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We're currently developing a Spring application that uses jdbcTemplates for the repository.

We have a lot of functions that only require specific combinations of columns in our database. It would be wasteful to always fetch the entire objects. But separating the columns into their own table doesn't make sense semantically, due to other reasons.

The sheer amount of these queries means that to keep everything progressing efficiently, it would be nice to only query for the columns that I actually need. But solutions I find always end up creating a lot of specific objects just for that single purpose, which feels like it could get very high-maintenance keeping track of all those different objects. It also means hand-writing a lot of queries, and exposing the result objects through the service layer.

Using an object-oriented SQL framework doesn't really solve the problem. Writing a query that gets executed by the repository means we're just moving the issue a layer upwards.

My question is: Is there an established way or pattern to call on the repository, say what you need to be returned, read out those details (while still keeping type saftey!) without having to create countless new model classes or delivering partially filled models that could be misused because someone didn't pay attention?

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  • Consider using a Micro-ORM. Look here for a starting point. Oct 3 '19 at 16:28
  • Have you looked in GraphQL? It allows you to pass something like a JSON schema to get back just the values you care about. graphql.org howtographql.com/graphql-java/1-getting-started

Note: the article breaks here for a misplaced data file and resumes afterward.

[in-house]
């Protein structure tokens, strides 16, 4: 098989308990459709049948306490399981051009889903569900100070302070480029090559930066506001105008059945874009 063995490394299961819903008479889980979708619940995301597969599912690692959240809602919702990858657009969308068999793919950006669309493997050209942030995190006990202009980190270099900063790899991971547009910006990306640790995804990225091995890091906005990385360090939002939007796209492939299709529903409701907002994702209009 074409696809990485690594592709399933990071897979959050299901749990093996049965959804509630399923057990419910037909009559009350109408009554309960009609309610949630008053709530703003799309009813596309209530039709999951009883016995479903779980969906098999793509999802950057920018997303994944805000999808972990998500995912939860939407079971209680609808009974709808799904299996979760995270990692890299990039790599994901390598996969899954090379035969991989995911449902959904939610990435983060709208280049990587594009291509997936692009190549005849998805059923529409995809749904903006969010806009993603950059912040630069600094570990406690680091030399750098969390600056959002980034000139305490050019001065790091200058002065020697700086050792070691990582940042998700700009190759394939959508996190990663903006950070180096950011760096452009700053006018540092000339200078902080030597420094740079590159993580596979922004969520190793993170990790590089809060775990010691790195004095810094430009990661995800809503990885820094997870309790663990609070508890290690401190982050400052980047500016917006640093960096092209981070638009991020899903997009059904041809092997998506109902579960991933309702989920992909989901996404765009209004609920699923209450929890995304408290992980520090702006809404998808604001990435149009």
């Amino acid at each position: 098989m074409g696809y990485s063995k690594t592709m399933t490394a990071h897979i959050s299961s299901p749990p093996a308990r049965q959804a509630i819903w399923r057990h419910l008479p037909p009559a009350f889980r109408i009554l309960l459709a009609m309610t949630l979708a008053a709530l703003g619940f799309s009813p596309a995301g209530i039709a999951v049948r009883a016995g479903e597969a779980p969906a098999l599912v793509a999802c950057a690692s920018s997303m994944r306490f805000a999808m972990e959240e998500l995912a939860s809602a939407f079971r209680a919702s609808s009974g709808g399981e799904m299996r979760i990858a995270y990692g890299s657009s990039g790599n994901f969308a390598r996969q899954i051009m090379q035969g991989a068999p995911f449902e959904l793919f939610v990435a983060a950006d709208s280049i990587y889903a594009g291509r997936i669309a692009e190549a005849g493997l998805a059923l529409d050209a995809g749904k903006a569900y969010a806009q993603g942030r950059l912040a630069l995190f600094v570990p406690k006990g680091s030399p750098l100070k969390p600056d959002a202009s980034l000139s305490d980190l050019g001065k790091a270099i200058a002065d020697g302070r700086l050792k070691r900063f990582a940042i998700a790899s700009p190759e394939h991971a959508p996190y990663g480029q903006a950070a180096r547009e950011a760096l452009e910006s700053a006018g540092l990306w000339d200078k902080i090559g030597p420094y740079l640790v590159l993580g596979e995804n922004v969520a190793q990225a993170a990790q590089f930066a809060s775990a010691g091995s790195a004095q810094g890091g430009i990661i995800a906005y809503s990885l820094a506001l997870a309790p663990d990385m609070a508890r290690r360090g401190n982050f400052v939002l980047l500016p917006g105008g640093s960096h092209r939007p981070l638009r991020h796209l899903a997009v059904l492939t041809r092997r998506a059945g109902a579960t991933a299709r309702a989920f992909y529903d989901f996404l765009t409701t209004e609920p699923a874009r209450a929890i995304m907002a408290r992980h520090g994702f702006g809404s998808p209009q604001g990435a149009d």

– Graham
    Oct 3 '19 at 17:06
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    People way too often ask for "braindead patterns" - that is mostly a reason for getting close votes and downvotes. Why don't you simply ask for a concept or approach or solution (instead of expecting there must be some reusable, named, and often overengineered solution = pattern), that would IMHO be a much better question?
    – Doc Brown
    Oct 3 '19 at 17:23
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    I wonder if the maintenance cost of having bespoke result classes will be less than you think. Oct 3 '19 at 17:49
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    I guess this is a Java problem. This is trivially solved by LINQ in .NET returning an anonymous type.
    – Euphoric
    Oct 4 '19 at 7:08
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It would be wasteful to always fetch the entire objects.

First I would question this. If your objects are well-designed and not too bloated, the performance and memory overhead of fetching them completely instead of getting them partially is often negligible for most real-world cases. The performance of SQL queries over a network are way more dependend on the number of roundtrips they cause than on the number of columns involved (often it does not even make a huge difference if a query returns 1, 10 or 30 columns, and interestingly, this is often true for the number of rows as well). Investing too much thought into getting only the columns required for certain cases is often just a form of premature optimization.